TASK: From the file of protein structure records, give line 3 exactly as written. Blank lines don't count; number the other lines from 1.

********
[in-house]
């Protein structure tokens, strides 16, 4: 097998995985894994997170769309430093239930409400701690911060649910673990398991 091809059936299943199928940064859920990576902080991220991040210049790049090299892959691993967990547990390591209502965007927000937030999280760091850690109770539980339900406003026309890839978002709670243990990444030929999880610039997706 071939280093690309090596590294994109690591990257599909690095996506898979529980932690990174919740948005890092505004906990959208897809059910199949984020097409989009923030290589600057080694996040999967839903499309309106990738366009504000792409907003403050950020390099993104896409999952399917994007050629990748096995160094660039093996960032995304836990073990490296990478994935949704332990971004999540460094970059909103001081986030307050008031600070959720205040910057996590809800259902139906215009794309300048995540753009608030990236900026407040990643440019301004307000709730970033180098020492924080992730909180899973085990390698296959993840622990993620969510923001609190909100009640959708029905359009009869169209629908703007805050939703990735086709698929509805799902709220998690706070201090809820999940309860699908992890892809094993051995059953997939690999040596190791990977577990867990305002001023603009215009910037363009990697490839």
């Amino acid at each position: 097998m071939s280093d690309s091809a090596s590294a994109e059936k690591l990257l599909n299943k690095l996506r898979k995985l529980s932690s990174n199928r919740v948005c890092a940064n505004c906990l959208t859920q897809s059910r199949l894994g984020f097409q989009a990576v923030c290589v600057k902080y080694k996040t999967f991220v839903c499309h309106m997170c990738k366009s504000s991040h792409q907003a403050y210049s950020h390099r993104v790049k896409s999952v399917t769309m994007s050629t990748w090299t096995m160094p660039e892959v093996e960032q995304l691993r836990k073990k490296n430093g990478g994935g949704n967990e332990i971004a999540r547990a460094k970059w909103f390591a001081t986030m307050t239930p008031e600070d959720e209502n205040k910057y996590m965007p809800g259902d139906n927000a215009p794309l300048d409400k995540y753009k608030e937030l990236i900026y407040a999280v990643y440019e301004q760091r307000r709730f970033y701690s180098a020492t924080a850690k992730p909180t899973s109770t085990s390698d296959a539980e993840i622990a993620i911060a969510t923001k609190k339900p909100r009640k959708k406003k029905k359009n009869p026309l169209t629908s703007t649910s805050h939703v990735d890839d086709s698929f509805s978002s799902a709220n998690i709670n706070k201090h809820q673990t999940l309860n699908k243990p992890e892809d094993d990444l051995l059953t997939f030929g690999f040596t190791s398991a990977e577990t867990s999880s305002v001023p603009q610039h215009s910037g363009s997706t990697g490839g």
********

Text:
């Amino acid at each position: 097998m071939s280093d690309s091809a090596s590294a994109e059936k690591l990257l599909n299943k690095l996506r898979k995985l529980s932690s990174n199928r919740v948005c890092a940064n505004c906990l959208t859920q897809s059910r199949l894994g984020f097409q989009a990576v923030c290589v600057k902080y080694k996040t999967f991220v839903c499309h309106m997170c990738k366009s504000s991040h792409q907003a403050y210049s950020h390099r993104v790049k896409s999952v399917t769309m994007s050629t990748w090299t096995m160094p660039e892959v093996e960032q995304l691993r836990k073990k490296n430093g990478g994935g949704n967990e332990i971004a999540r547990a460094k970059w909103f390591a001081t986030m307050t239930p008031e600070d959720e209502n205040k910057y996590m965007p809800g259902d139906n927000a215009p794309l300048d409400k995540y753009k608030e937030l990236i900026y407040a999280v990643y440019e301004q760091r307000r709730f970033y701690s180098a020492t924080a850690k992730p909180t899973s109770t085990s390698d296959a539980e993840i622990a993620i911060a969510t923001k609190k339900p909100r009640k959708k406003k029905k359009n009869p026309l169209t629908s703007t649910s805050h939703v990735d890839d086709s698929f509805s978002s799902a709220n998690i709670n706070k201090h809820q673990t999940l309860n699908k243990p992890e892809d094993d990444l051995l059953t997939f030929g690999f040596t190791s398991a990977e577990t867990s999880s305002v001023p603009q610039h215009s910037g363009s997706t990697g490839g």